Flashback Skinny Tee bonanza!
Slowly, surely, I am getting the hang of this whole sewing thing. Because I am stubborn and want to figure things out for myself, there is a lot of trial and error - t-shirts with popping seams, too-tight necklines, and wavy hems (still working on that last thing). Frustration, muttered curses, a deep breath, another try, a better result. I am learning.
I also tend to forget that there are things like online classes one can take to improve one's skills without so much frustration. Whitney recommended a Craftsy class on sewing with knits that I'm mighty tempted to take. Eventually. Soon?
I rarely knit the same pattern more than once, occasionally twice, but I'm much less adventurous with sewing patterns. I find something that I can make successfully without royally screwing up, and I will stick with it forever. As a result, today's endeavors resulted in two acceptable shirts for Anya, all the same pattern as before: Flashback Skinny Tee from Made By Rae.
The first is in a zebra print. The fabric is a cotton (maybe with a bit of spandex? it's stretchy) interlock I picked up on sale at Hancocks at least three or four years ago because at the time Daniel wanted zebra PJs or something. I obviously didn't get around to making the PJs but I kept the fabric, so now Anya gets a zebra shirt! There's enough left she could probably have shorts or leggings to match if she wanted, but I bet she doesn't.
You can't tell from the picture above, but the hem is a little wavy. I used a twin needle because I like the look of double stitching, but it kind of stretched out the bottom in a way that it won't bounce back. I don't know if this has to do with some property of the fabric, or the fact that it's not top quality (it's not bad, but I'd say middling at best), or just that that type of stitching just doesn't lend itself to hemming stretchy fabric. Otherwise, the shirt turned out pretty nice and it fits Anya quite well, with a bit of extra length in the sleeves.
Buoyed by my success with the zebra print, I finally mustered up the courage to cut into some nice fabric. About two years ago I bought a couple pieces of Robert Kaufman Laguna Jersey. I had to order it online! I believe that was the first and thus far only time I ordered fabric online, despite being tempted many, many times before and since. You just can't find knit fabric locally outside of chain stores around here, except for Gayfeather Fabric on the east side, and while that shop is lovely and the owner is nice as can be, there isn't a wide selection of knits.
But I digress. The Laguna jersey is so nice. It's soft and light and stretchy without losing its shape. I had a yard each of turquoise and tangerine (colors Anya picked out two years ago when I bought it, and thankfully still likes) and I was afraid to cut into either piece and ruin them with my piss poor sewing-with-knits skills. Not that this fabric is extravagant luxury silk or something, but I still wanted to do it justice and try not to waste.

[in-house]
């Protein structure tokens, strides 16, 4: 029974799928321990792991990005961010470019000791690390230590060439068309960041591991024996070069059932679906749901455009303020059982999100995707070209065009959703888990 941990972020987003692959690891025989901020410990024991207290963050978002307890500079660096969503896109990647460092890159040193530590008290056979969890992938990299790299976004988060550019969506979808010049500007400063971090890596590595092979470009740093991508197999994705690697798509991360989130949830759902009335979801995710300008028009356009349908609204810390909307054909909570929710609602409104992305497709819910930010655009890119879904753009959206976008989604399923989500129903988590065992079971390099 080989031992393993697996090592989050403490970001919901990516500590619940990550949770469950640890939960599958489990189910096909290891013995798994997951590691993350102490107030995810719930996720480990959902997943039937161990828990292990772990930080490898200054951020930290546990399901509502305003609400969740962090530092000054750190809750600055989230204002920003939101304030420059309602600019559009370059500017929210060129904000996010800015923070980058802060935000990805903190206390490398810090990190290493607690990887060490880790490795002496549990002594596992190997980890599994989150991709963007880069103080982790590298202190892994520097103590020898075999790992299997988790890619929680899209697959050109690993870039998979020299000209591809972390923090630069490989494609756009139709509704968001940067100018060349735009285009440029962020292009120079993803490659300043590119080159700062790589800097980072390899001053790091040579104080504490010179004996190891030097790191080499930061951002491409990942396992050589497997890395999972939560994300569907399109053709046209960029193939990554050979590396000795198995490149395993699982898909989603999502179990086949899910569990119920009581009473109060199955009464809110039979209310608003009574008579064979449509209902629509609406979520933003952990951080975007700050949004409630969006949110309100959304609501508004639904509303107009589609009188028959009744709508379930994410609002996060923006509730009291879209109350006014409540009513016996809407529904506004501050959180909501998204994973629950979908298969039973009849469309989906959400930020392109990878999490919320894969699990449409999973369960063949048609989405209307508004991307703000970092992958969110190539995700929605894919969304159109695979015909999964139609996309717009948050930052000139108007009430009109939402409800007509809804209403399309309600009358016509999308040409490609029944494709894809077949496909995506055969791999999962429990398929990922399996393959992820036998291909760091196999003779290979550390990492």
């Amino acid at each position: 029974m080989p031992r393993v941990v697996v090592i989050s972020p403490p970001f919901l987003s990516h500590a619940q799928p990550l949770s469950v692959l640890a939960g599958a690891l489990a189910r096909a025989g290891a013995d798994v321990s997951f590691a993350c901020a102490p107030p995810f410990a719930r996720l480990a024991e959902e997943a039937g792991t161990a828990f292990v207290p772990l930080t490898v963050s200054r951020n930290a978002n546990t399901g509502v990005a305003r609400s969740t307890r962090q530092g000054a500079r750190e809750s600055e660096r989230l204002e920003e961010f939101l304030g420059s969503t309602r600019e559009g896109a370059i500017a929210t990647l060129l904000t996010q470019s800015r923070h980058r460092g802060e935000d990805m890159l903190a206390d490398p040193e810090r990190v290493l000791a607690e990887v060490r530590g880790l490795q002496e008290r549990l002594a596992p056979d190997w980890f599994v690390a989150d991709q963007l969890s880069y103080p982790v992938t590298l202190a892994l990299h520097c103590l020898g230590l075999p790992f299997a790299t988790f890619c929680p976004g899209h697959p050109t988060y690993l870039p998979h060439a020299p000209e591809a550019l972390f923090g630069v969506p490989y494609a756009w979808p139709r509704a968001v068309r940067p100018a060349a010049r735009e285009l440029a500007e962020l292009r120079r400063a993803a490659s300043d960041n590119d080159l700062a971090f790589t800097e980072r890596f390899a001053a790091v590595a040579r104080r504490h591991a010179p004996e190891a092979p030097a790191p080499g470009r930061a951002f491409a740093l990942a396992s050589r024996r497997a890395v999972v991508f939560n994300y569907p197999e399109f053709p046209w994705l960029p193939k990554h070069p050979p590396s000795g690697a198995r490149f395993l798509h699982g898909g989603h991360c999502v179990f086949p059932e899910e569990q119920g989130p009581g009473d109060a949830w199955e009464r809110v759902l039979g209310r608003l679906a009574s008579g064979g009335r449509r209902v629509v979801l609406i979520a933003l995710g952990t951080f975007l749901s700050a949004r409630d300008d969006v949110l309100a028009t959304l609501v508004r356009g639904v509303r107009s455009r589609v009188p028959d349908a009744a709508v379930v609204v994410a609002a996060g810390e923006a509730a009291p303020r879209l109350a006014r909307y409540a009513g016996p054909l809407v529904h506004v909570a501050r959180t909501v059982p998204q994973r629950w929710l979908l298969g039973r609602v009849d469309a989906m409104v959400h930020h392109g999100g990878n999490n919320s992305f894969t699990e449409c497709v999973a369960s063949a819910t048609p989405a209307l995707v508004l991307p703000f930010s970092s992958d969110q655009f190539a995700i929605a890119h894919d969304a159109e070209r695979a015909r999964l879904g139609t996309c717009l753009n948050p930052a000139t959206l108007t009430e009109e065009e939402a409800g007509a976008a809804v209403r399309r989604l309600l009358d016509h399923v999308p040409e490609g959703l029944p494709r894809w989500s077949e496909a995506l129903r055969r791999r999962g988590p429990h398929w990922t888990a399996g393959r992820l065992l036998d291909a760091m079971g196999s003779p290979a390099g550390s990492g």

As you can see, it worked out.
Anya is pleased.
She even put up with modeling not one, but two long-sleeved shirts today, even though it was absolutely vile outside: upwards of 90 degrees and very humid.
Interested in more details? Here is a useful tip: using good materials will affect not only the outcome of your project, but your level of frustration during the making. Sewing with fabric that is good quality and easy to work with will be much more enjoyable than sewing with fabric that is mediocre. Or crappy. I absolutely know this already with yarn and knitting supplies, and it was good to have this reminder today.
|I left the bottom edge raw because I don't have the huevos to risk another wavy hem. Still learning. ..|
I didn't finish the edges or seams with a serger. I have one, but I'm not entirely comfortable using it on knits. When I do, the edges stretch and it doesn't look as neat and finished as it should. I don't know if it's user error (probably) or if I would benefit from a better machine (probably that, too, but that's money I can't spend) but since knits don't fray I'm not worrying about it.
Because hemming knits still kind of makes me twitch, I opted for cuffs to finish the sleeves. I've done this with all the t-shirts so far. I don't have 1x1 ribbed fabric for it (I'd have to order that online, too, and I don't want to bother for such a small quantity, plus how do you match colors anyway?) so I used the same fabric for cuffs and neck as I did for the main pieces of the shirts. The zebra print and blue are stretchy enough it was fine, but for less stretchy knits I would just cut those pieces on the bias; I did that yesterday for the striped tee and it's fine.
Last, I had a revelation this morning. I was messing around with the zigzag trying to figure out the best stitch length and width to avoid popping seams and I stumbled across a stretch stitch on my machine. MY MACHINE HAS A STRETCH STITCH SETTING. HOW DID I MISS THIS BEFORE?? The stretch stitch is wonderful and may have changed my life. It's #16 on the stitch menu of my Pfaff, it's called the "stretch tricot stitch" and it's a total thread-eater, but it's indestructible. I defy you to try and pop one of these seams!
Now, I've got one more tee to make for Anya - color: tangerine! - before I run out of knit fabric. The question is, now that I'm on a roll, do I order more and keep cranking them out? Or move on? I can't decide. What do you think?